KARACHI, Pakistan (AP) — Pakistani journalists held nationwide protests Tuesday to denounce rampant censorship by the country’s powerful security services, massive layoffs due to budget cuts and months-long delays in payments of their wages.
The rallies, dubbed Day of Protests, were spearheaded by the Pakistan Federal Union of Journalists, which said that journalists, who face the roughest phase in the country’s history, have decided to “fight the unprecedented censorship.”
Tuesday was only the “beginning of a protest movement,” said Afzal Butt, union president.
Journalists and press freedom advocates say that the Pakistani military is pressuring media outlets to quash critical coverage while the newly elected government is slashing its advertising budget, squeezing a key source of revenue for private newspapers and TV stations.
In the last few months, hundreds of journalists have been laid off as media houses came under financial constraints after government advertising was drastically reduced.
At the rallies Tuesday, journalist wore black bands and held banners demanding an end to censorship, economic woes for those working in the media and abuse of media laws to curb free expression.
Authorities control “even minute details of the media content these days, and dictate who will be the face of print and electronic media,” Butt said.
There was no immediate comment from the government.
Zafar Abbas, editor of the leading Dawn daily which has faced increasing pressures, said Pakistani journalists have seen severe restrictions in the past, including shutting down of newspapers, imprisonment of journalists and direct censorship.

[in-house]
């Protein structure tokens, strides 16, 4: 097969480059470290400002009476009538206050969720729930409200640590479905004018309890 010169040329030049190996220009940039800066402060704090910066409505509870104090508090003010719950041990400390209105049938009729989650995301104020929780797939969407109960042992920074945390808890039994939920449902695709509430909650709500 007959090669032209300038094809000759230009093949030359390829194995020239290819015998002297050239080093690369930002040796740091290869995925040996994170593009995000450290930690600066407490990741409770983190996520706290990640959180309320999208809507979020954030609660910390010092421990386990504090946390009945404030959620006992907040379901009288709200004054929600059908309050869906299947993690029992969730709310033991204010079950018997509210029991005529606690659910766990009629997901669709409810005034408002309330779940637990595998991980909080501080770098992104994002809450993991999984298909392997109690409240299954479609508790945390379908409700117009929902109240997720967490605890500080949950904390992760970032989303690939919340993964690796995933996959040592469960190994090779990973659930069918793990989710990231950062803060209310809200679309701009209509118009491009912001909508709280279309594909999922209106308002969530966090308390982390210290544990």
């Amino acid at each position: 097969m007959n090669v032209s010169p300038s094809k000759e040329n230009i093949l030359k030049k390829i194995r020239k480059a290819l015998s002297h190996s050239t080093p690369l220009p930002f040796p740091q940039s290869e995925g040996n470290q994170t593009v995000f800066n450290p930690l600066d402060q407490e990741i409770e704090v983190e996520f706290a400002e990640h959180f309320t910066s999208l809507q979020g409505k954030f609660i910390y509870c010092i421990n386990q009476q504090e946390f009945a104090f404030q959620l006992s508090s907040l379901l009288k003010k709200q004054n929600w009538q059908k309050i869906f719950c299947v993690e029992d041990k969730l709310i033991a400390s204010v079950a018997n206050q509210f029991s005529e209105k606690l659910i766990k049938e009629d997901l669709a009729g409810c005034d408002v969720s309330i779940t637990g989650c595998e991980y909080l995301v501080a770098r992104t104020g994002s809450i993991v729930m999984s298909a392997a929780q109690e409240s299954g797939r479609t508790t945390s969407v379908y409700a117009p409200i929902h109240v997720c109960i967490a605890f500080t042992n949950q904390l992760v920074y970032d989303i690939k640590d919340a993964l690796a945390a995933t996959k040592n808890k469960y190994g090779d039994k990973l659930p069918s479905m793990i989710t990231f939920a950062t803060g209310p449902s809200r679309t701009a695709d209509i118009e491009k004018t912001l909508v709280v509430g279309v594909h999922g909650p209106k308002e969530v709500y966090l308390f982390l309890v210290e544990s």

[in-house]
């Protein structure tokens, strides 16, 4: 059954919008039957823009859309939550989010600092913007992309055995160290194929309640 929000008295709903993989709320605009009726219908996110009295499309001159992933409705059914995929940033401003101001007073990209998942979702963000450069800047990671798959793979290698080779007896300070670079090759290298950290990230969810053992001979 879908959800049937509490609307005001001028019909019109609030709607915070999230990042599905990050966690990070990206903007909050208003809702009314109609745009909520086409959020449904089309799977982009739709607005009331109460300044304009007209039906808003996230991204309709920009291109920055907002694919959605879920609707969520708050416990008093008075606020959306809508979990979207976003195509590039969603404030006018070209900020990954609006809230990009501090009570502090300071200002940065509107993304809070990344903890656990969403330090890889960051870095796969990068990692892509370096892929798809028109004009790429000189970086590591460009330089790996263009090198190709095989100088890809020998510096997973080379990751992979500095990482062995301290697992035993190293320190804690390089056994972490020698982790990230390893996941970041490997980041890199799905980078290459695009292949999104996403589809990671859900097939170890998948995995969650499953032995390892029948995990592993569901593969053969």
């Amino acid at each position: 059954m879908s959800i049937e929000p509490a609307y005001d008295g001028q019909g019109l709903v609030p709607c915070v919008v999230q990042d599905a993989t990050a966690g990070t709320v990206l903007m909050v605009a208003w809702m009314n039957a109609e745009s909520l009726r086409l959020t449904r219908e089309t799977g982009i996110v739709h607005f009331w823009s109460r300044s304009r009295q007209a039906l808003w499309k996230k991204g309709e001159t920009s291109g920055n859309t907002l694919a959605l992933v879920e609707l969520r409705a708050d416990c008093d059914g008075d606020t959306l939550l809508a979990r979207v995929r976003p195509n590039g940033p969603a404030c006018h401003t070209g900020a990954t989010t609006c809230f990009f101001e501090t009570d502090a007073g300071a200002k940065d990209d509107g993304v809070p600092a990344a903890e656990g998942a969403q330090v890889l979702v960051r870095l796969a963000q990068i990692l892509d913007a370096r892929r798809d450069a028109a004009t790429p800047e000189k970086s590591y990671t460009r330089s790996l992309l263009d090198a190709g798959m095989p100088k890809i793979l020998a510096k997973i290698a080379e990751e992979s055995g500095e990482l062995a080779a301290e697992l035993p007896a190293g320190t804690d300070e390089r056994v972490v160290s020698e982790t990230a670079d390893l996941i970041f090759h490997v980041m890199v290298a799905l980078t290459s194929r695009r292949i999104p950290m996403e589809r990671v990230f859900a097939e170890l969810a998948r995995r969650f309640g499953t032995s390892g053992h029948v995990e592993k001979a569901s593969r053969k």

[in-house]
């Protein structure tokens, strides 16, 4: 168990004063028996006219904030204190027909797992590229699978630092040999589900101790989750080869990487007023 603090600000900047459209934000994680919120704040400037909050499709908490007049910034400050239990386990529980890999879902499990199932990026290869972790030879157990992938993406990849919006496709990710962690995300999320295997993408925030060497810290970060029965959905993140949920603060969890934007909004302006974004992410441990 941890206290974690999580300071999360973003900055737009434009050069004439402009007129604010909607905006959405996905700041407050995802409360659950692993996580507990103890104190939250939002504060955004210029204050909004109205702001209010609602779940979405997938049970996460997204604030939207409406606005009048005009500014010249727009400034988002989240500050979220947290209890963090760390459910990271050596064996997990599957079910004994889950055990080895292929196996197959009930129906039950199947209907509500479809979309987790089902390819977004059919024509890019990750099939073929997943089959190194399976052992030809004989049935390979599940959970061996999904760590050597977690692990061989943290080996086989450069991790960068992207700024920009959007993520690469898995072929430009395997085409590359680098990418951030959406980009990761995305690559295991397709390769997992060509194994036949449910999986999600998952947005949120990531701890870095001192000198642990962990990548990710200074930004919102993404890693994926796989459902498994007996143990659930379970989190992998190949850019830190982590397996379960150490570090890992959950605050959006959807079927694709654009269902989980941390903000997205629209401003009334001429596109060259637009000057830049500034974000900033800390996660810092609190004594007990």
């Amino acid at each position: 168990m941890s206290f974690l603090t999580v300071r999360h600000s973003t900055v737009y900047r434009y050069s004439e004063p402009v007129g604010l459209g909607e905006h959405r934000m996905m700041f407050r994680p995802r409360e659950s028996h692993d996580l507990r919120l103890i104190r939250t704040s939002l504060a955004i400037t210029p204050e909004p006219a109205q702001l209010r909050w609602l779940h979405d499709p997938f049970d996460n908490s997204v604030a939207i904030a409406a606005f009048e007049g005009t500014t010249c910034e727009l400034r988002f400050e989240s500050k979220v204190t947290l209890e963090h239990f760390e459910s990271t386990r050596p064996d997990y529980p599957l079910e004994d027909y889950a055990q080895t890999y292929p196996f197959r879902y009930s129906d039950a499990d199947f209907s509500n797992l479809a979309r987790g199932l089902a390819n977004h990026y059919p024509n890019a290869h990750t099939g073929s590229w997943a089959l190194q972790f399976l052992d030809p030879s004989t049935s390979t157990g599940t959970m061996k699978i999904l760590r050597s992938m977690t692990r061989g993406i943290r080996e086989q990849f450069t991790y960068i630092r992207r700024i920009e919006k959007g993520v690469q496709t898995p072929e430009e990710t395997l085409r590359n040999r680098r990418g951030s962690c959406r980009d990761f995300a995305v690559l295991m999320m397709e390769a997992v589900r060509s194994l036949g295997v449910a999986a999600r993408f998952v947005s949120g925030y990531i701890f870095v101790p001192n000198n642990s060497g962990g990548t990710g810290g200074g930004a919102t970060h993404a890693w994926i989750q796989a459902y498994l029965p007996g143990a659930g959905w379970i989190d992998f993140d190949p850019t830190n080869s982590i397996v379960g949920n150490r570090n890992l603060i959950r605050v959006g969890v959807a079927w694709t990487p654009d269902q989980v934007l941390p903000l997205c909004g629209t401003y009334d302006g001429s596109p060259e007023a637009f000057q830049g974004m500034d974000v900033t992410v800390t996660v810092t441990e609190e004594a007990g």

“But what we are witnessing today in the form of pressures from the state institutions … news blackouts and self-censorship, is far worse,” Abbas said.
Abbas, it was announced Tuesday, will receive the prestigious Committee to Protect Journalism’s 2019 Gwen Ifill Press Freedom Award “recognizing extraordinary and sustained achievement in the cause of press freedom.”
“Zaffar Abbas is the embodiment of journalistic courage, which is why the board is so pleased to honor him with the Gwen Ifill Press Freedom Award,” said Kathleen Carroll, chair of the CPJ board. “Every day he fights to deliver facts to Dawn’s readers in the face of pressure, obstacles, and blockades from the institutions in Pakistan that would much prefer to go about their business without scrutiny from the press or the public.”
Cyril Almeida, a prominent journalist associated with Dawn, was charged with treason after he published an interview with Nawaz Sharif in which the former prime minister accused the Pakistani military of aiding the militants who carried out the 2008 Mumbai attacks.
Ashraf Khan, president of the union of journalists in the port city of Karachi, said authorities are using the country’s cybercrime law as a tool to crack down on social media freedoms.
Authorities are also asking social media platforms such as Twitter and Facebook to suspend accounts and take down pages for a variety of reasons, Khan said.
Abbas maintains these are among the worst of times for the media in the country.
“Unless journalists and owners of media outlets unite for a joint struggle, all the gains that were made during the last few decades will be lost,” he said.